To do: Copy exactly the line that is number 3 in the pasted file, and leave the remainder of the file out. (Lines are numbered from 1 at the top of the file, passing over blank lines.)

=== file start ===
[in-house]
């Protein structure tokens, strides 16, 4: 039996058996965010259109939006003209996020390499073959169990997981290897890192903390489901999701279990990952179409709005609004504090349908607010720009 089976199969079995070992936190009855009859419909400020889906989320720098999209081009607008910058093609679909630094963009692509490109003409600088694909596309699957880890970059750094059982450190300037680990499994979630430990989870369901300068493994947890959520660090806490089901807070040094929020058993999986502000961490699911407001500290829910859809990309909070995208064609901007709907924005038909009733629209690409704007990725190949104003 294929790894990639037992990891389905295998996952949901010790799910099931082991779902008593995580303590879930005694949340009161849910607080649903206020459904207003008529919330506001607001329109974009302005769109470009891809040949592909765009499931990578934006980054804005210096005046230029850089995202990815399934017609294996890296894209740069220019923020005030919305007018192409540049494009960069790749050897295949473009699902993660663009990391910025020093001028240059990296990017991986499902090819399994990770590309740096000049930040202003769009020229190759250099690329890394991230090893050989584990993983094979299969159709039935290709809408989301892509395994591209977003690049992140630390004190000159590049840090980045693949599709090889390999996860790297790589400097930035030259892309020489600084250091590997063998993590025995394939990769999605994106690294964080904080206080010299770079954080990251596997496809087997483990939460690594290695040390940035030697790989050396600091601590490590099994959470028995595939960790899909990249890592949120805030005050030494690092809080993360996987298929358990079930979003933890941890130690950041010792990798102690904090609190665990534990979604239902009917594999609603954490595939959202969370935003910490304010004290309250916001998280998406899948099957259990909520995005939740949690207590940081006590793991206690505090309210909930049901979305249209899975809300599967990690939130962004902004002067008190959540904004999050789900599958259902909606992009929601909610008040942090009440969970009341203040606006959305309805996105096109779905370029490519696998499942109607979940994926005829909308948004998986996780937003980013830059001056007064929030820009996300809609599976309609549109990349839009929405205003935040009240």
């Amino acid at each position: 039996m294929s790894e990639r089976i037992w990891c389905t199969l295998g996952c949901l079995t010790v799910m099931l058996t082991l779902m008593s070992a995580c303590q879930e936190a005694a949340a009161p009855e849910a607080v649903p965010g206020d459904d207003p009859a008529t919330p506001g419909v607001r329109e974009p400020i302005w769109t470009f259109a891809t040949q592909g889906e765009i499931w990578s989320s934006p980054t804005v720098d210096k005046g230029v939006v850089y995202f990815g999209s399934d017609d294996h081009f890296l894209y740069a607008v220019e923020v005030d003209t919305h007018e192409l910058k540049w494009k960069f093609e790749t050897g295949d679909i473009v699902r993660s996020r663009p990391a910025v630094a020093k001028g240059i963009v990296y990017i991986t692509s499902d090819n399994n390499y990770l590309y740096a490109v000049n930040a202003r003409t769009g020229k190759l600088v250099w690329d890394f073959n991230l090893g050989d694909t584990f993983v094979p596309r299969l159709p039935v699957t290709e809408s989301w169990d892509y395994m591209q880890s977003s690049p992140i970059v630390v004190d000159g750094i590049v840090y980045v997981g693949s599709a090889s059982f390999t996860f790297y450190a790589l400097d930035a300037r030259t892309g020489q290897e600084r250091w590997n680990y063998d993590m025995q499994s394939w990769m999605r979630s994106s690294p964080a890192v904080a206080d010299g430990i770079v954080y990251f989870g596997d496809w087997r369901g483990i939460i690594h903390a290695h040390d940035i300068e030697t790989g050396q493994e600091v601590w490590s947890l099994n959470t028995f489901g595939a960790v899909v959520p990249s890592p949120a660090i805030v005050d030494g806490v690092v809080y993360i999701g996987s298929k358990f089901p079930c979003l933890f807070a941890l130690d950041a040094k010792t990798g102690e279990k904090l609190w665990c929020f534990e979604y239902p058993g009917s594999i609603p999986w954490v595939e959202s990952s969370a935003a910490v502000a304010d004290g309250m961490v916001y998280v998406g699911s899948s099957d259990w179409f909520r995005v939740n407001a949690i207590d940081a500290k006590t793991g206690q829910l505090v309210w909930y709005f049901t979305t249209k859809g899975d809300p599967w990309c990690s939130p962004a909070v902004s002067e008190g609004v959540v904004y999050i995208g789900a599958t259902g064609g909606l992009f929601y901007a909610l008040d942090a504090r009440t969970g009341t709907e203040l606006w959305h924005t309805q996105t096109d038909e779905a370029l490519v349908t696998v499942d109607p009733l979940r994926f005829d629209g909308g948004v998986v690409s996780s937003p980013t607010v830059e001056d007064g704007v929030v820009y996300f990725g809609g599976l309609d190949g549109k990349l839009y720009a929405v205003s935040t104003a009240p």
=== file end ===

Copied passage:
């Amino acid at each position: 039996m294929s790894e990639r089976i037992w990891c389905t199969l295998g996952c949901l079995t010790v799910m099931l058996t082991l779902m008593s070992a995580c303590q879930e936190a005694a949340a009161p009855e849910a607080v649903p965010g206020d459904d207003p009859a008529t919330p506001g419909v607001r329109e974009p400020i302005w769109t470009f259109a891809t040949q592909g889906e765009i499931w990578s989320s934006p980054t804005v720098d210096k005046g230029v939006v850089y995202f990815g999209s399934d017609d294996h081009f890296l894209y740069a607008v220019e923020v005030d003209t919305h007018e192409l910058k540049w494009k960069f093609e790749t050897g295949d679909i473009v699902r993660s996020r663009p990391a910025v630094a020093k001028g240059i963009v990296y990017i991986t692509s499902d090819n399994n390499y990770l590309y740096a490109v000049n930040a202003r003409t769009g020229k190759l600088v250099w690329d890394f073959n991230l090893g050989d694909t584990f993983v094979p596309r299969l159709p039935v699957t290709e809408s989301w169990d892509y395994m591209q880890s977003s690049p992140i970059v630390v004190d000159g750094i590049v840090y980045v997981g693949s599709a090889s059982f390999t996860f790297y450190a790589l400097d930035a300037r030259t892309g020489q290897e600084r250091w590997n680990y063998d993590m025995q499994s394939w990769m999605r979630s994106s690294p964080a890192v904080a206080d010299g430990i770079v954080y990251f989870g596997d496809w087997r369901g483990i939460i690594h903390a290695h040390d940035i300068e030697t790989g050396q493994e600091v601590w490590s947890l099994n959470t028995f489901g595939a960790v899909v959520p990249s890592p949120a660090i805030v005050d030494g806490v690092v809080y993360i999701g996987s298929k358990f089901p079930c979003l933890f807070a941890l130690d950041a040094k010792t990798g102690e279990k904090l609190w665990c929020f534990e979604y239902p058993g009917s594999i609603p999986w954490v595939e959202s990952s969370a935003a910490v502000a304010d004290g309250m961490v916001y998280v998406g699911s899948s099957d259990w179409f909520r995005v939740n407001a949690i207590d940081a500290k006590t793991g206690q829910l505090v309210w909930y709005f049901t979305t249209k859809g899975d809300p599967w990309c990690s939130p962004a909070v902004s002067e008190g609004v959540v904004y999050i995208g789900a599958t259902g064609g909606l992009f929601y901007a909610l008040d942090a504090r009440t969970g009341t709907e203040l606006w959305h924005t309805q996105t096109d038909e779905a370029l490519v349908t696998v499942d109607p009733l979940r994926f005829d629209g909308g948004v998986v690409s996780s937003p980013t607010v830059e001056d007064g704007v929030v820009y996300f990725g809609g599976l309609d190949g549109k990349l839009y720009a929405v205003s935040t104003a009240p």